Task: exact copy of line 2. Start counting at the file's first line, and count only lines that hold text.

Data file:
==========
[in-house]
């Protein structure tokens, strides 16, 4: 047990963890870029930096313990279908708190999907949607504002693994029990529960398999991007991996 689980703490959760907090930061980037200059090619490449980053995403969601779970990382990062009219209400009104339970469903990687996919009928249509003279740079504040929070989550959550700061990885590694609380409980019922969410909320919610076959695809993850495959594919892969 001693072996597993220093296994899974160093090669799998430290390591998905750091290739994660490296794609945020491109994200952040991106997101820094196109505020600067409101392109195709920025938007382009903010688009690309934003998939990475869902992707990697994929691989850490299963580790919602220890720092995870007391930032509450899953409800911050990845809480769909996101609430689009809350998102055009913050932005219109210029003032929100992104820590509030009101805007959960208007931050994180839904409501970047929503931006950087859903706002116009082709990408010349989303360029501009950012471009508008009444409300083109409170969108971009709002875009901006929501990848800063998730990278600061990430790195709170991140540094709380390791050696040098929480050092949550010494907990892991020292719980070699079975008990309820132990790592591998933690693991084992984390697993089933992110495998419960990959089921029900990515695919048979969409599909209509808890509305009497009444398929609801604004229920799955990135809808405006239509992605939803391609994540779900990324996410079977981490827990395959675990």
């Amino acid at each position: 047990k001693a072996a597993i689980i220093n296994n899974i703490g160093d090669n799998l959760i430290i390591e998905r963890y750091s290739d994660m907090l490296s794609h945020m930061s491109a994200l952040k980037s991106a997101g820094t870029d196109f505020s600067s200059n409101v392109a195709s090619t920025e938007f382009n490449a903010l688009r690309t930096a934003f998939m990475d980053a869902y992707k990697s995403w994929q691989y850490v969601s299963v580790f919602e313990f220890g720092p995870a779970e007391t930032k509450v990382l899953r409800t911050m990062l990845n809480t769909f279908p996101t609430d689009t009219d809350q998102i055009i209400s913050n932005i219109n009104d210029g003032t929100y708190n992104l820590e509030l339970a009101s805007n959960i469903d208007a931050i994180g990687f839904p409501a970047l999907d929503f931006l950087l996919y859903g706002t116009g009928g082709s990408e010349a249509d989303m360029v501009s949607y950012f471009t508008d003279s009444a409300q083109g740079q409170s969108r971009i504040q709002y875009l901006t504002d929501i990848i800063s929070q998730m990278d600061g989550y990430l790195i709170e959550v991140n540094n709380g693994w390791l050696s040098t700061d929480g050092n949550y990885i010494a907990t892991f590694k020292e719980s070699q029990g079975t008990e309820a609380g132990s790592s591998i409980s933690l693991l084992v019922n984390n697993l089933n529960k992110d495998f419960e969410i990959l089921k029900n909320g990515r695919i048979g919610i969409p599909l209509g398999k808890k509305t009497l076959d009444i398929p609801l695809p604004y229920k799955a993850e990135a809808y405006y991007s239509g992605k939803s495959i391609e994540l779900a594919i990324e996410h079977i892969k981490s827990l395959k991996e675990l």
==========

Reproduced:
């Protein structure tokens, strides 16, 4: 047990963890870029930096313990279908708190999907949607504002693994029990529960398999991007991996 689980703490959760907090930061980037200059090619490449980053995403969601779970990382990062009219209400009104339970469903990687996919009928249509003279740079504040929070989550959550700061990885590694609380409980019922969410909320919610076959695809993850495959594919892969 001693072996597993220093296994899974160093090669799998430290390591998905750091290739994660490296794609945020491109994200952040991106997101820094196109505020600067409101392109195709920025938007382009903010688009690309934003998939990475869902992707990697994929691989850490299963580790919602220890720092995870007391930032509450899953409800911050990845809480769909996101609430689009809350998102055009913050932005219109210029003032929100992104820590509030009101805007959960208007931050994180839904409501970047929503931006950087859903706002116009082709990408010349989303360029501009950012471009508008009444409300083109409170969108971009709002875009901006929501990848800063998730990278600061990430790195709170991140540094709380390791050696040098929480050092949550010494907990892991020292719980070699079975008990309820132990790592591998933690693991084992984390697993089933992110495998419960990959089921029900990515695919048979969409599909209509808890509305009497009444398929609801604004229920799955990135809808405006239509992605939803391609994540779900990324996410079977981490827990395959675990």